An example of how a large- scale community dance project achieved transformational social and cultural outcomes and won national awards for its contribution to community cohesion.
Background and history
Middlesbrough Town Hall underwent the biggest refurbishment in its 129-year history to create a town hall for the 21st century, restoring rarely seen elements of the Grade II-listed building and giving the spaces new energy.
Middlesbrough Council, supported by Arts Council England, put out an open tender for a cultural project to celebrate its reopening in May 2018. The council and the National Lottery Heritage Fund had invested in the major refurbishment of the town hall and wanted a launch event to capture the spirit of Middlesbrough and celebrate its culture. The council hoped that the project would bring together the diverse communities in the area, showcasing the new Town Hall as a space for everyone.
Southpaw Dance Company specialise in large-scale participatory dance performances, and were excited by this open tender as an opportunity to engage with the people of Middlesbrough and create a memorable cultural event. Their pitch was to devise an immersive theatrical production which would show off as many features as possible within the Town Hall complex.
Delivery of activities
The council agreed a timetable with the team from Southpaw and helped to connect Southpaw to community groups. Southpaw also reached out to people in Middlesbrough through Facebook and Twitter ads.
The sign-up process was designed to be as simple as possible, and Southpaw welcomed everyone who wanted to be involved and who could commit to the rehearsal process – no experience required.
A large and diverse community cast of more than 100 members was recruited, working hard over eight weeks to rehearse and bring the show to life. To begin with there were a lot of conversations to understand what was important to people and the community.
The team chose to call the event Erimus, meaning ‘we shall be’, which is the town’s motto and reflects the exciting future of the Town Hall. The show was designed to explore what it means to be from Middlesbrough, celebrate Middlesbrough’s rich cultural identity, and to showcase the Town Hall as a beacon within that cultural landscape.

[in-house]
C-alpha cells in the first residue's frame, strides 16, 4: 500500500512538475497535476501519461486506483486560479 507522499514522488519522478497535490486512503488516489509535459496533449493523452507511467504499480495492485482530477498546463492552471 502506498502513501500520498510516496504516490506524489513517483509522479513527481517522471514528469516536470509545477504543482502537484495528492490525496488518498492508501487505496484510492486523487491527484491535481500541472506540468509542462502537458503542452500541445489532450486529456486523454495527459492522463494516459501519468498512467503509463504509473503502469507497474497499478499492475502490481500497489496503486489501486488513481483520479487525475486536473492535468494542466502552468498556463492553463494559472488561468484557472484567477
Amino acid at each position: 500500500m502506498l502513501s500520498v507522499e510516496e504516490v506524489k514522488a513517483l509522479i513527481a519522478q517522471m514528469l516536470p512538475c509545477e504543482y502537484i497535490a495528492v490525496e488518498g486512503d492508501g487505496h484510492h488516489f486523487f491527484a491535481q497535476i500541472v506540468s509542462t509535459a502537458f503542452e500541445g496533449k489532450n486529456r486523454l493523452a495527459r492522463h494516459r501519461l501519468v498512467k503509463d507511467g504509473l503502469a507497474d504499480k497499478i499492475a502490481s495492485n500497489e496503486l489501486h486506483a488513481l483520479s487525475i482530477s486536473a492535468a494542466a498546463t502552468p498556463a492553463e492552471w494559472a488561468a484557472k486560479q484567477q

The narrative was developed with community groups through an open process – meaning that the show was changing right up until the dress rehearsal. Southpaw Dance Company took a firmly egalitarian approach, treating professional dancers and community cast as equals. Through previous projects, Southpaw has found it is really important to foster this spirit of mutual respect to collectively create and work towards one vision.
Over 1500 people from Middlesbrough attended the live performances. Audience members found the performance created a real sense of pride, with some in tears at the retelling of the history of Middlesbrough. Many audience members talked afterwards about feeling a lot of hope and optimism for the future of Middlesbrough – one said it “reminded me why I’m proud to be a smoggy”, and another described it as “outstanding, powerful and emotional”.
Charlotte Nicol, Head of Culture at Middlesbrough Council, described the project as “transformational”, achieving “key social and cultural outcomes for the town”. The project has won awards from Arts Council England and the National Campaign for the Arts in recognition of its contribution to community cohesion.
The project has created enduring relationships among the community cast, with many saying it feels like a family. There are regular reunions and the Facebook group is still used for conversation. For the asylum seekers who participated, the project helped them to get to know their new community and boosted their sense of wellbeing.
One participant described taking part in Erimus as “the best experience of my life. I have met some wonderful people, I've never felt so welcome as I did being a part of Southpaw”. Another community cast member said “still can't believe how much Erimus has inspired me. I am now waiting on my college interview and have booked my first driving lesson. Mid-life crisis or the start of a new adventure? What dreams may come”.
The role of the council is crucial to the success of projects like Erimus and Southpaw’s work elsewhere – the commitment and support required from the council should not be underestimated. It is vital that there is an internal champion for the project, and Southpaw relied on the council’s strong connections into community groups.
It is also important to be clear during the recruitment process about the commitment involved, as this reducing the number of drop-outs later on. But Southpaw have always found high levels of enthusiasm to get involved in their projects.
Going forward, Southpaw Dance Company are looking to digital to see how they can expand the reach of their live shows.